While Denver and Boulder have the best ski resorts, how much snow does it really get in Colorado? Read on to find out! Typical snowfall in Colorado varies greatly from year to year, but the state does have a mild winter climate. While snow is scarce on higher mountain peaks, it is common to see a fair amount of snow in the lower elevations. A typical spring scene in the Rocky Mountain National Park is a picture of quiet rivers and cool daytime temperatures.
Steamboat’s snow is among the driest in North America
The lightest powder in North America is found in Steamboat Springs. A local rancher coined the phrase Champagne Powder before the ski area opened. He walked across the terrain that was to become the ski area and said the snow glistened like champagne. Today, the term is trademarked by Steamboat Ski & Resort Corporation. The Colorado town has an average snow content of six percent, which is much lower than the 15 percent found in other destinations.
In terms of precipitation, Steamboat Springs receives just 22 inches per year. In fact, it’s one of the driest places in the United States. Steamboat has an average of fifteen-four inches of snow per year, with only 21.6 inches of rain falling on the town each year. However, the low rainfall can make the area uncomfortable for some people. It can cause dry skin and itchy eyes.
The snow forecast in the Banff Area is for light accumulation Sunday-Monday. The Marmot Basin, Fernie, and Sunshine Village will all see light accumulations. Meanwhile, the rest of the Intermountain West will experience a relatively dry stretch of snow until Tuesday. While the West stays dry, the rest of the region is more active, so there’s a better chance of snow for skiing in the coming days.
Crested Butte’s snow is among the driest in North America
The average annual rainfall in Crested Butte is approximately 2.4 inches, and the city receives a relatively mild climate. The climate in Crested Butte varies considerably from season to season, but there are two distinct seasons in the city. The windiest month in Crested Butte is April, with winds averaging 6.9 miles per hour. In contrast, the calmest month is August, with an average wind speed of 4.4 miles per hour.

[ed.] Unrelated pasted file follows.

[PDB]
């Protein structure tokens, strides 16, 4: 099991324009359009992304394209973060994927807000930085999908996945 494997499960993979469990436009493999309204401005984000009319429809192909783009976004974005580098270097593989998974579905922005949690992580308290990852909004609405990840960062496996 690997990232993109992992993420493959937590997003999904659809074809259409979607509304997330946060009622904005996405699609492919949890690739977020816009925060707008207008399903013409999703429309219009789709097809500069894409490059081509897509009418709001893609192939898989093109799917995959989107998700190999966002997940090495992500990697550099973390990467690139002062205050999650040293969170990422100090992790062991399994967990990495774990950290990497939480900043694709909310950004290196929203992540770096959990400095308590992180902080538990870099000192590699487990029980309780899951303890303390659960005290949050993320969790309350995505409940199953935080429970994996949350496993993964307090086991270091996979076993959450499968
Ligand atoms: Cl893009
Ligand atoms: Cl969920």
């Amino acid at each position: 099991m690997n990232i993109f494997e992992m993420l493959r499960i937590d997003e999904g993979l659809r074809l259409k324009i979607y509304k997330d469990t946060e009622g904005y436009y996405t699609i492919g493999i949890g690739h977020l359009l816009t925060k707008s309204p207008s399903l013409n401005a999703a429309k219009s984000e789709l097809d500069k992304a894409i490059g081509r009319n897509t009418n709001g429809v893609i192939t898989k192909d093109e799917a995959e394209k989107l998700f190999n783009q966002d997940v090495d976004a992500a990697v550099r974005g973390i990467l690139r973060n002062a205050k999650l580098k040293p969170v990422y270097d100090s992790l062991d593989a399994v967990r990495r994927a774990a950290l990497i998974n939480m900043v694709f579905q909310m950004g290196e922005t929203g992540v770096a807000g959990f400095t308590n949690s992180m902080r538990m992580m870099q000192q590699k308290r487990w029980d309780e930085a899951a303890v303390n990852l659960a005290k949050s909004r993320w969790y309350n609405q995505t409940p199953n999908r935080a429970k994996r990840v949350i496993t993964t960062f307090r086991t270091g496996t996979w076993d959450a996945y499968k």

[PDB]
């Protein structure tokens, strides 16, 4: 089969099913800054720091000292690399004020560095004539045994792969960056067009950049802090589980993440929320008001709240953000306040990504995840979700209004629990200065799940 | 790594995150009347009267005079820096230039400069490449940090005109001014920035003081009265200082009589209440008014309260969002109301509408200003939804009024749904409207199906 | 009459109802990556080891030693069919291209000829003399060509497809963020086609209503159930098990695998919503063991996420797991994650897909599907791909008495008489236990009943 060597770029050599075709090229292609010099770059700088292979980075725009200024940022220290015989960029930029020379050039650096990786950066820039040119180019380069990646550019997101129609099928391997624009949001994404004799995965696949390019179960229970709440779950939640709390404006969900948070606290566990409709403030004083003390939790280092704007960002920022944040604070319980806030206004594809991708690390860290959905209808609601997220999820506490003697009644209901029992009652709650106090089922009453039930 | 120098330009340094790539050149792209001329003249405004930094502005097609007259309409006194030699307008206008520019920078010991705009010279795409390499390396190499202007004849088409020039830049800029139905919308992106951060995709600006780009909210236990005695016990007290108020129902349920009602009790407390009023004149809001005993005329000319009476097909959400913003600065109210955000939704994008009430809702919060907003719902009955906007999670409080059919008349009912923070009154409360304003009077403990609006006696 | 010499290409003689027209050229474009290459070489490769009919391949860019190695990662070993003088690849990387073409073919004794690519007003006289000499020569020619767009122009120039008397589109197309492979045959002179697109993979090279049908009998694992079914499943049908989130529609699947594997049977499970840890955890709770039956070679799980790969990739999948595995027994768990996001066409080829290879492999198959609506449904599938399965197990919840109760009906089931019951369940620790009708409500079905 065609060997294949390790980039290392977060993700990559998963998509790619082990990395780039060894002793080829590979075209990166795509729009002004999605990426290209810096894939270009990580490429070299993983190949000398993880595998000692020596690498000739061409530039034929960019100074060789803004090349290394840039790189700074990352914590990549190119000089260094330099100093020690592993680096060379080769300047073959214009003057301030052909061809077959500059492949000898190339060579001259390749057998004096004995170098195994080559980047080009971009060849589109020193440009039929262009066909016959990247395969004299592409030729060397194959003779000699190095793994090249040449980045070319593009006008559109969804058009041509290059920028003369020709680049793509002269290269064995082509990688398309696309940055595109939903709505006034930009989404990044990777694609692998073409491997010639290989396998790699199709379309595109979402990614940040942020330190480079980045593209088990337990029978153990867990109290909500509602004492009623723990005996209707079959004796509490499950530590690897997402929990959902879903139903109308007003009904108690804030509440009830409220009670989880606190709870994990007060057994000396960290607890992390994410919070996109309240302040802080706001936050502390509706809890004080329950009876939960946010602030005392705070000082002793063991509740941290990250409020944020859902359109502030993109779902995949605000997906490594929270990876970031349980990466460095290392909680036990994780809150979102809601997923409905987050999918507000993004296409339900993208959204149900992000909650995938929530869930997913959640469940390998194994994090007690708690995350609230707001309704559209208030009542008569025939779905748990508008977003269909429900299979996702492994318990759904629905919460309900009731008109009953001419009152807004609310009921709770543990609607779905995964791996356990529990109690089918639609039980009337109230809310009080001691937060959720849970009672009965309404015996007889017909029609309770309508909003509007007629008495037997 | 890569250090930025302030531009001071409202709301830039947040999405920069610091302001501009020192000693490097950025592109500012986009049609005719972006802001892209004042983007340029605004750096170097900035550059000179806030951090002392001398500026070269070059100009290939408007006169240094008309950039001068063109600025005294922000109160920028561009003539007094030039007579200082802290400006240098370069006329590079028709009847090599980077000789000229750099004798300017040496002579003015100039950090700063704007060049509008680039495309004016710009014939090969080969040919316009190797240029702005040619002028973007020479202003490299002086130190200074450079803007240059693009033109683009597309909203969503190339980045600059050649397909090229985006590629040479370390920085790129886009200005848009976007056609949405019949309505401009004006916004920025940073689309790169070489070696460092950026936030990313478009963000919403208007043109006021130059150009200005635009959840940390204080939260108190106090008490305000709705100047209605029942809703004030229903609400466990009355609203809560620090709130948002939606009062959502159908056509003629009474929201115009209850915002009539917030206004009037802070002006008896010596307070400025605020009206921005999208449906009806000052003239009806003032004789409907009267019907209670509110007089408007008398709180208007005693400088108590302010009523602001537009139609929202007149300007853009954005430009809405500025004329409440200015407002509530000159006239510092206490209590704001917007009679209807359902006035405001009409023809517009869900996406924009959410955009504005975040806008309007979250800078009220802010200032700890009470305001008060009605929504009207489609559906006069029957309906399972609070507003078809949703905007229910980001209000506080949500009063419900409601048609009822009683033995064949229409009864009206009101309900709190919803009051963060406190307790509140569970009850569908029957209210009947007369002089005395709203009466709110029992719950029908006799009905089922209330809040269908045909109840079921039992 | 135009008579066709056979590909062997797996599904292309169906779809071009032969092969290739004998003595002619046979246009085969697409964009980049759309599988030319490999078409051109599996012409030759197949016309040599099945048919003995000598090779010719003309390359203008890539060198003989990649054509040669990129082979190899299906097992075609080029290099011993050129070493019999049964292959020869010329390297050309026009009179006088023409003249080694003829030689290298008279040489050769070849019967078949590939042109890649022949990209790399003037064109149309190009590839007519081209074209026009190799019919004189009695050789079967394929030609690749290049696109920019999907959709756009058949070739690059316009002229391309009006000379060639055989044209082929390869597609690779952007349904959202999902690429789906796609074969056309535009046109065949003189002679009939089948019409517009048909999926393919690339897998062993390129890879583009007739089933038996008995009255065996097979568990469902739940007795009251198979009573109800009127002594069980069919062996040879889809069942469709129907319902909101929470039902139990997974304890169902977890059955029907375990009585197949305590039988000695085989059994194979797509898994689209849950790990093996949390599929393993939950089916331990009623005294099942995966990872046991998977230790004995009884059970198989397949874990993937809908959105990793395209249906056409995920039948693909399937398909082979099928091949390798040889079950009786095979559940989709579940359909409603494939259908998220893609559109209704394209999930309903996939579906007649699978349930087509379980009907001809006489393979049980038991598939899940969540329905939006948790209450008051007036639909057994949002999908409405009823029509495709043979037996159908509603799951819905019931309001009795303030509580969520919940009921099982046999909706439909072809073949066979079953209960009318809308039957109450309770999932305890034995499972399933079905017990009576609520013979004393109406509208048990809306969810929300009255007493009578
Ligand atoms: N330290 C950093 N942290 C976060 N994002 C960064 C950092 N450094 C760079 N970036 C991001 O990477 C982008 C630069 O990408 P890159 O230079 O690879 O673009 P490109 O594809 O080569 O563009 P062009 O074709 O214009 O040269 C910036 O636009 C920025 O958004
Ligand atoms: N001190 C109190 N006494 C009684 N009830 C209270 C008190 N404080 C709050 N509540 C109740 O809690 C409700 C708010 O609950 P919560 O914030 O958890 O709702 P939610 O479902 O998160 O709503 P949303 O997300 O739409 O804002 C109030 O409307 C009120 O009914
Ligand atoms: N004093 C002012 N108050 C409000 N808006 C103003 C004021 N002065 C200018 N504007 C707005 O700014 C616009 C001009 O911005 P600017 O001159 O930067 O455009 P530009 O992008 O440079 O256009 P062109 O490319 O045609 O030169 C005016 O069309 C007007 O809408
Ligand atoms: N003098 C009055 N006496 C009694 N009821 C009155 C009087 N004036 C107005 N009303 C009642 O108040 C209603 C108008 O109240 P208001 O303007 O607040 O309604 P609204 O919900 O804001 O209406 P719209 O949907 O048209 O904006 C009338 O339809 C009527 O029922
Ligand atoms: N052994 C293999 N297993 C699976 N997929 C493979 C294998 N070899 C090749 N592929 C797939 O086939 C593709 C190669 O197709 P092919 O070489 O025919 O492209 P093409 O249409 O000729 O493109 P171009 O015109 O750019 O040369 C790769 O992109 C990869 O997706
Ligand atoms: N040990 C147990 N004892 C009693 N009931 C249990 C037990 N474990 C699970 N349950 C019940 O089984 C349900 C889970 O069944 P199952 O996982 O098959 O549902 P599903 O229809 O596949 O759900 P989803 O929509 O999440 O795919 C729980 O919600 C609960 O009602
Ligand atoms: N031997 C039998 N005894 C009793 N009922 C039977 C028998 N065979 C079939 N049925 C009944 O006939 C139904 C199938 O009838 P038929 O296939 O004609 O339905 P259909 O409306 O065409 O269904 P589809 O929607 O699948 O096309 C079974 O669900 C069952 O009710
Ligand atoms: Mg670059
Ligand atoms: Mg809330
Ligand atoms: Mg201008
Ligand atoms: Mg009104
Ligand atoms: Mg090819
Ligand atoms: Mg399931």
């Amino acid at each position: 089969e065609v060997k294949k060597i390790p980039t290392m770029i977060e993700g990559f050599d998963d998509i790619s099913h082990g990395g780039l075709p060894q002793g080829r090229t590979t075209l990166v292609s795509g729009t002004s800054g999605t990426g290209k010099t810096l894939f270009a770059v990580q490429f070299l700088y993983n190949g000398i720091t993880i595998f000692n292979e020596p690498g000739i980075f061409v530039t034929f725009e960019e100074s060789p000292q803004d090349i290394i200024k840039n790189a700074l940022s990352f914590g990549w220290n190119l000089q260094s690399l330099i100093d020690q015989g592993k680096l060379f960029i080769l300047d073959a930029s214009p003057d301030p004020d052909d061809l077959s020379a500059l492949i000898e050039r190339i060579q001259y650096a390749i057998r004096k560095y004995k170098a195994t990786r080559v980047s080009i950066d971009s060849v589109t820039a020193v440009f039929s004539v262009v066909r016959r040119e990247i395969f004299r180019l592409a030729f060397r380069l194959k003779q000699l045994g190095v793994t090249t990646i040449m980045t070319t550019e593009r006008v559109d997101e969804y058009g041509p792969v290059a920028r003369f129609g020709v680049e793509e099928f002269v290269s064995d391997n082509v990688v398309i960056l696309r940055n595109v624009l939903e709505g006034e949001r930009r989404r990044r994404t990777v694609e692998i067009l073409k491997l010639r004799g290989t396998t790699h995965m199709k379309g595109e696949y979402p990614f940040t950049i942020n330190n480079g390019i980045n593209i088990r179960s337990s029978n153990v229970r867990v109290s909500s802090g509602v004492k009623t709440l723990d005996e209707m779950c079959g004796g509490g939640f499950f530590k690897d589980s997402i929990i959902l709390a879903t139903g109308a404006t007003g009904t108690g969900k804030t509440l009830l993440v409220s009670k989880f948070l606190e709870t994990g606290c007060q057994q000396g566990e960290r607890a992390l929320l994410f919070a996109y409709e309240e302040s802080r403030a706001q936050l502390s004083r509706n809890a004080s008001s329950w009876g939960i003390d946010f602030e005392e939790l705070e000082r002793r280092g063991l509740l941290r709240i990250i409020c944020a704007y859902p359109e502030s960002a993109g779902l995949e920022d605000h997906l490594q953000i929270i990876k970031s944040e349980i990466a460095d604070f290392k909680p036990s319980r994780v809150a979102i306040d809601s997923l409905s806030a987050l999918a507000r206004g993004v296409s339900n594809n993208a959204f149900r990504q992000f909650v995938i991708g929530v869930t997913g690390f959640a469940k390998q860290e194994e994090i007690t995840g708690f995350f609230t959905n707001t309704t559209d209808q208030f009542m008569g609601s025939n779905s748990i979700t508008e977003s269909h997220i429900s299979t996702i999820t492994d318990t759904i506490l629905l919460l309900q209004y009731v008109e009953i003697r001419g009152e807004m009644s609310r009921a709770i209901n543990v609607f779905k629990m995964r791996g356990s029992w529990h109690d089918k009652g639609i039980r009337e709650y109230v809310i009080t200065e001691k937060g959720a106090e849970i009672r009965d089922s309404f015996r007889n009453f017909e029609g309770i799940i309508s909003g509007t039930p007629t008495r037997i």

The snow in Crested Butte is remarkably variable, with significant seasonal variation. A sliding 31-day period containing at least 1.0 inch of snow is considered a “wet” month. The snowiest month in Crested Butte is December, with an average snowfall of 8.2 inches. The driest month in Crested Butte is June, with an average temperature of 45degF.
As the snow dries, the resort offers wide-open green trails and expert bowls for beginners and experts alike. If you’re not quite ready to venture out on your own, you can also take a free backcountry tour led by a CB Backcountry Guide. Those looking for a scenic drive should head to Crested Butte, which is about 45 minutes from Gunnison International Airport. If you’re arriving from Denver, however, you should check the snow report before you leave. It is expected to snow again tomorrow and into the next day.
Winter in Crested Butte averages more than 90 inches of snow, with the snowpack reaching 300 inches in Wolf Creek. Even in well-above average seasons, the expert terrain will be covered by Christmas. Even then, you’ll likely be lucky to find some deep powder by Christmas time. This year, the average snowfall in Crested Butte is the fourth lowest in North America.
Denver’s snowfall averages
If you’re new to the area and want to know how much snow the city gets each year, you should know what the winter season looks like in Denver. Snowfall averages have been available in the city for many years. Snowfall records began in 1882, and the city has used three primary locations for official observations: downtown Denver, Stapleton Airport (now Central Park), and Denver International Airport (DIA).
Snowfall in Denver can be a bit erratic, but a city of more than a million people is hardly a bleak snowscape. According to Richard Wagner, a professor of meteorology at the Metropolitan State University of Denver, the city sees its first snowfall in mid-October, and it’s clear by late April. However, there is a chance that the city may get snow despite a warmer climate.